True Blue Farmgirl

3455 Posts

Diana
Orofino ID
USA
3455 Posts

Posted - Jan 25 2010 :  5:49:46 PM  Show Profile
Mom just did a wonderful job on some sourdough waffles and beer syrup.
she always makes things beter.

Diana



Farmgirl Sister #273
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willowtreecreek
True Blue Farmgirl

4813 Posts

Julie
Russell AR
USA
4813 Posts

Posted - Jan 25 2010 :  8:29:38 PM  Show Profile
Kim - I don't know that this type of flour will work as the process develops the natural yeasts found in the wheat. I have never used it though so can't say for sure. Also keep in mind that the starterusually takes two to three weeks to get to it's full potential and may not rise great on your first try.

Farmgirl Sister #17
Blog
www.willowtreecreek.wordpress.com
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CherryPie
True Blue Farmgirl

935 Posts

Kimberly Ann
Puyallup WA
USA
935 Posts

Posted - Jan 26 2010 :  09:02:49 AM  Show Profile
quote:
Originally posted by willowtreecreek

Pam is right! It was a misprint. Dry towel for the first week!

Farmgirl Sister #17
Blog
www.willowtreecreek.wordpress.com




Wonder if this information can be made front and center on the first page of this thread - I didn't see it until now and I've been working on my starter since January 5.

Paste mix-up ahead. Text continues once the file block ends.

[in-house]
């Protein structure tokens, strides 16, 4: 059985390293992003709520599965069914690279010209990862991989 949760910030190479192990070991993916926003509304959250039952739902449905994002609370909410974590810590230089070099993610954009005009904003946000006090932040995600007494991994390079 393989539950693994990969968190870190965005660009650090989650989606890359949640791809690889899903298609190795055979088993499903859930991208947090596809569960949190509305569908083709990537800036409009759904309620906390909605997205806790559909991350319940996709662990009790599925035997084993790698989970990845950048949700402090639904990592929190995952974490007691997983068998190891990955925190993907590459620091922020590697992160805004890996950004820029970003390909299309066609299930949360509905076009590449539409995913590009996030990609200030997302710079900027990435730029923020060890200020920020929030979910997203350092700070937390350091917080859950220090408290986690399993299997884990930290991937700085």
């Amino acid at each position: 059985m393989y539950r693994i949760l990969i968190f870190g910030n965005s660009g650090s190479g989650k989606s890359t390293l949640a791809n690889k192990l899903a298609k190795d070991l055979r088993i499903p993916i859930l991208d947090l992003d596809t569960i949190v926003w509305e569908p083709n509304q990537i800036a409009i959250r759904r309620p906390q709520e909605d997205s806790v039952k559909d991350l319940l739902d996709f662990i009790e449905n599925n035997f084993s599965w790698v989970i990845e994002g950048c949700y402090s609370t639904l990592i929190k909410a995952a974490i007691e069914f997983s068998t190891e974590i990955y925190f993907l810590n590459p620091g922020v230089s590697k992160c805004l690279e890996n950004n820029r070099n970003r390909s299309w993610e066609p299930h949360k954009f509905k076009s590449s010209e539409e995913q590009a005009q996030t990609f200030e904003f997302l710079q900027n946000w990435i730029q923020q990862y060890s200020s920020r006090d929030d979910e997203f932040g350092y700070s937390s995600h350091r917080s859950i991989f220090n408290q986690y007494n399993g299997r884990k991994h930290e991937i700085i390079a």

Kimberly Ann
Farmgirl Sister #225
Crochet Geek, Newbie Fiddler, Would-be Farmer, Backyard Chicken Rancher, Eager Podcaster
http://beesinourbonnetsintheburbs.blogspot.com/
Podcasts at http://thefannyfarm.blogspot.com/
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missgive
True Blue Farmgirl

127 Posts

Kim
Blairsville Georgia
USA
127 Posts

Posted - Jan 27 2010 :  03:44:31 AM  Show Profile
I relented adn went and got KA organic bread flour. Added yesterday and today and I am seeing a few bubbles. Though the soy is protein, it may not ferment as well (although soy sauce is made from fermented beans I think). I will expect to take longer with my mother than originally outlined - giving a starter to a young lady (sophmore - friend of son) with the instructions because she dreams of becoming a patisserie - baking chef- and is taking bread-making class right now. Thought she and her mom might like this pass along. That way my mother won't take over the big bowl it is in....
Kim (aka missgive)

Proud Farmgirl Sister #927
A Farmgirl Sister headed for my mountain home and farm in 2010.
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MarciaJeansFarmette
Farmgirl in Training

31 Posts

Marcia
Gerber CA
USA
31 Posts

Posted - Jan 27 2010 :  10:59:16 AM  Show Profile
I am a newbie! I'm on day 3 of my 'mother' and excited as I watch her developing!
I ordered MaryJanes back issues of the magazine and can't wait to pull each 'new' one out of the box! I read them from cover to cover.
I'm looking forward to baking my first loaf of bread the 'Mary Jane way'! My husband is too!

Marcia Jean

Learning as I go...
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gramadinah
True Blue Farmgirl

3455 Posts

Diana
Orofino ID
USA
3455 Posts

Posted - Jan 27 2010 :  3:18:19 PM  Show Profile
Julie I think that one of the problems people are having is bleached flour. I live in a small town with no organic flour on the store shelves so I went to an unbleached and have had great success.

Diana

Farmgirl Sister #273